They dissolved once more, only to reappear in 1994 to produce a televised opera, Camera (music by Moore, lyrics by Blegvad, Krause singing the lead). It was broadcast on Channel 4 on 6 February 1994, in the days when Channel 4 could still be counted on to do such a thing. Released as an album in 2000 under their individual names, rather than as Slappy Happy, it is unlike anything else they ever did, nor indeed like anything opera you may have heard (“The story of an imaginary country and tax-haven based inside a suburban house”, reads the pithy summary on the BFI database). My memories of it have faded, but the music alone is very fine and the clip that exists on YouTube suggests an innovative creation in need of rediscovery.
By now settled into an intermittent existence that followed no recognisable commercial pattern (if they ever had a business plan, it was a pataphysical one), Slappy Happy reappeared in 1997 on Branson’s V2 label with Ça Va, their most commercial offering to date. It boasted a rich production, haunting melodies, ne’er a dull track on the record, and perhaps their single greatest song, ‘Scarred for Life’, a ballad of wounded love.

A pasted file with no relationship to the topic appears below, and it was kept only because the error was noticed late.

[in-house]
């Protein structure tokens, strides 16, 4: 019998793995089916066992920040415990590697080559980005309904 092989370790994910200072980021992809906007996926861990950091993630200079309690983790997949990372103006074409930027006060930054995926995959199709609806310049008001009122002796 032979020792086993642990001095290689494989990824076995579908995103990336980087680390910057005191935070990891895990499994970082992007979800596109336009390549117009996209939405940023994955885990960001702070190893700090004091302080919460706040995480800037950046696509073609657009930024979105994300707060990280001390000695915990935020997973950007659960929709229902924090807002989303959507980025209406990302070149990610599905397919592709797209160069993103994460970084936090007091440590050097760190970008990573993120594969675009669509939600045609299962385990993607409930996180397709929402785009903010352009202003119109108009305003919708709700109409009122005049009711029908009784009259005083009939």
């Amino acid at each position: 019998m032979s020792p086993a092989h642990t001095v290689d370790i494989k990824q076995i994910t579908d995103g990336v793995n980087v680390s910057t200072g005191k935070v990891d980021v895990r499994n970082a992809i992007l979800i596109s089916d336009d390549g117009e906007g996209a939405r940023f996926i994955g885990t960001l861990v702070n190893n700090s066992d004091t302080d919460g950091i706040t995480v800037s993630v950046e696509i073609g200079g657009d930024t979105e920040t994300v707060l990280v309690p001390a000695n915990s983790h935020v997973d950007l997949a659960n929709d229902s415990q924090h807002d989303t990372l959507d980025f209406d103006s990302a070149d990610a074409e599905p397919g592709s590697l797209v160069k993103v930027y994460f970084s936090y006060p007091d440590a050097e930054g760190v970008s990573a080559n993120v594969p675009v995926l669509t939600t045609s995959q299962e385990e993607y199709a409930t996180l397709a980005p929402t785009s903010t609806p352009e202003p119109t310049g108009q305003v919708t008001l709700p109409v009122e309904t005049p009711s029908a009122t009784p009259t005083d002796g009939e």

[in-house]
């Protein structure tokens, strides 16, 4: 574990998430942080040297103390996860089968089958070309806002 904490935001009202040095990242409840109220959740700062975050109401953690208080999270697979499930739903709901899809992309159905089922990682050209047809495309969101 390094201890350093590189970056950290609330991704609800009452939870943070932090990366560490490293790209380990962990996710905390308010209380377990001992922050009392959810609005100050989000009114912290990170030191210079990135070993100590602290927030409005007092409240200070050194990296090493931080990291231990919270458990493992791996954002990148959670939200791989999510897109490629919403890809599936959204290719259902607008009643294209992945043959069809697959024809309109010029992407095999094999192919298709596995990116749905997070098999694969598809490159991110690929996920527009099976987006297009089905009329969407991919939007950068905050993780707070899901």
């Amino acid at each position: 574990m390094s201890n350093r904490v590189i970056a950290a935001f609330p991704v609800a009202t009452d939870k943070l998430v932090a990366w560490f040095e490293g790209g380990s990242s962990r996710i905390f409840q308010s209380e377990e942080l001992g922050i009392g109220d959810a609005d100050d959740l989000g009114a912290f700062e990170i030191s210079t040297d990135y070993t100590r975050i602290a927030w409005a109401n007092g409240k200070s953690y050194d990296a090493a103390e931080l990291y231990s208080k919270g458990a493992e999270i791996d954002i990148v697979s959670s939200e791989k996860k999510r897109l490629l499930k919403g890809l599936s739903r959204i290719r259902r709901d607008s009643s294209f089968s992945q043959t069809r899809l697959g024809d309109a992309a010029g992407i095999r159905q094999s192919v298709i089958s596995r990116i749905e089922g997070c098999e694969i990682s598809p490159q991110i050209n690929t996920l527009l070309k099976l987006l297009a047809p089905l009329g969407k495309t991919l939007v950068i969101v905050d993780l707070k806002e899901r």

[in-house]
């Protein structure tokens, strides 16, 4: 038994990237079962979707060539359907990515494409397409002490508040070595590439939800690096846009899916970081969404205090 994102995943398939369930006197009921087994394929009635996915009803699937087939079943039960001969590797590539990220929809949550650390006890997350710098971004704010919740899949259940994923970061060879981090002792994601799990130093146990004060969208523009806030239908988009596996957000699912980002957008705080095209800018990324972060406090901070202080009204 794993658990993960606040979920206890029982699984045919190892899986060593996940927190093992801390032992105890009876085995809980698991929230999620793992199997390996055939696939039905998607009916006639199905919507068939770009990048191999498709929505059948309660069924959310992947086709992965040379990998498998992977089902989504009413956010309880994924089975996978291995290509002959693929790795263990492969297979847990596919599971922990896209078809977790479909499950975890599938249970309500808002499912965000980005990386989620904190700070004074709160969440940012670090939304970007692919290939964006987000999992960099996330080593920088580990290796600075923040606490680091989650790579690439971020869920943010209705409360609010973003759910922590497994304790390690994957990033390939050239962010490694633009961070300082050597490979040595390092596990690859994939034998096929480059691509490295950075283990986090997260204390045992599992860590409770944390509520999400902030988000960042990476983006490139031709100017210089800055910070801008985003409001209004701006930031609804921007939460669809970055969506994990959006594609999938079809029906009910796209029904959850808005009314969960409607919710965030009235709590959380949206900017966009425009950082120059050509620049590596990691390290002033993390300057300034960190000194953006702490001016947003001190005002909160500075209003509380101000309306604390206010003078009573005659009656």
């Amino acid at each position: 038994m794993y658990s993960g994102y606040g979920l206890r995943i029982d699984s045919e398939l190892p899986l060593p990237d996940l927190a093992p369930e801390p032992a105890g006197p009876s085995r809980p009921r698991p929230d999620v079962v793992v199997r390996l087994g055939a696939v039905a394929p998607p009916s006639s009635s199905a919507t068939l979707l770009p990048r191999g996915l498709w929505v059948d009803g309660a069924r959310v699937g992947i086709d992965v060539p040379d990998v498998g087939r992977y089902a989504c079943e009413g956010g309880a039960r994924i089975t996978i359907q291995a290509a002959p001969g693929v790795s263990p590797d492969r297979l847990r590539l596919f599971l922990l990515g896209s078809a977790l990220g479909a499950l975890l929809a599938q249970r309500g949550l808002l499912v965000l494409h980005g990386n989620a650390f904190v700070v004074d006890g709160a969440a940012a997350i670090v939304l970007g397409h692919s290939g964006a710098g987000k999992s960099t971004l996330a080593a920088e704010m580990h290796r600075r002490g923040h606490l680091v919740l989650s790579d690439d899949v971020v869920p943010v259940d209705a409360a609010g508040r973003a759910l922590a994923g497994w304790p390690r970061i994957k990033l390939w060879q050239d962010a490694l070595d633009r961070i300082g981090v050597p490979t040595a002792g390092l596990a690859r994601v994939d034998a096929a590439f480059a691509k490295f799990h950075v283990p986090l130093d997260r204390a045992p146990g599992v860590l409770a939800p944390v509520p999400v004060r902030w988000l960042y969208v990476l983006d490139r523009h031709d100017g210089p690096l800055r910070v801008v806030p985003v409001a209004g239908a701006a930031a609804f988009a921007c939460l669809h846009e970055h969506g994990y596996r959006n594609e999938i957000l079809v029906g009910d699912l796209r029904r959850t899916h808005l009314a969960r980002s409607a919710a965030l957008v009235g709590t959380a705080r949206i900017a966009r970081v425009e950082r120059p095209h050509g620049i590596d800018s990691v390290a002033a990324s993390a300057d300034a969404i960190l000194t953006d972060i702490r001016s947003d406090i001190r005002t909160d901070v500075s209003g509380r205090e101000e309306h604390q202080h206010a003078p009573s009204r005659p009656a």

Leave me something to remember you by,
more than a lock of your hair.
Leave me scarred for life,
show you really care.
In some other universe it was a huge popular success, but not in this one.
They carried on their separate lives. Krause as solo singer, specialising in Eisler, Brecht and Weill. Moore as a songwriter, penning numbers for artists as varied as Paul Young and Pink Floyd, entering academia as a professor sound and music at the Academy of Media Arts in Cologne. Blegvad enjoying cult fame as a cartoonist for The Independent on Sunday with his surreal ‘Leviathan’ drawings.
In 2000 Slapp Happy hit the road. Unfortunately for most followers, that road was in Japan, where they enjoyed a strong following. They played a number of concerts, as a trio, in Kyoto, Sapporo and Tokyo, releasing the CD Live in Japan the following year. Initially available only in Japan, it has a melancholic tone, led by unadorned accompaniment and Krause’s softening voice. It serves as a particularly fine introduction to their music (there are no new songs on the CD). As time as passed, it has become my favourite of all their recordings. A concert with David Thomas & Two Pale Boys at the Queen Elizabeth Hall was held that year, but news of it entirely passed me by.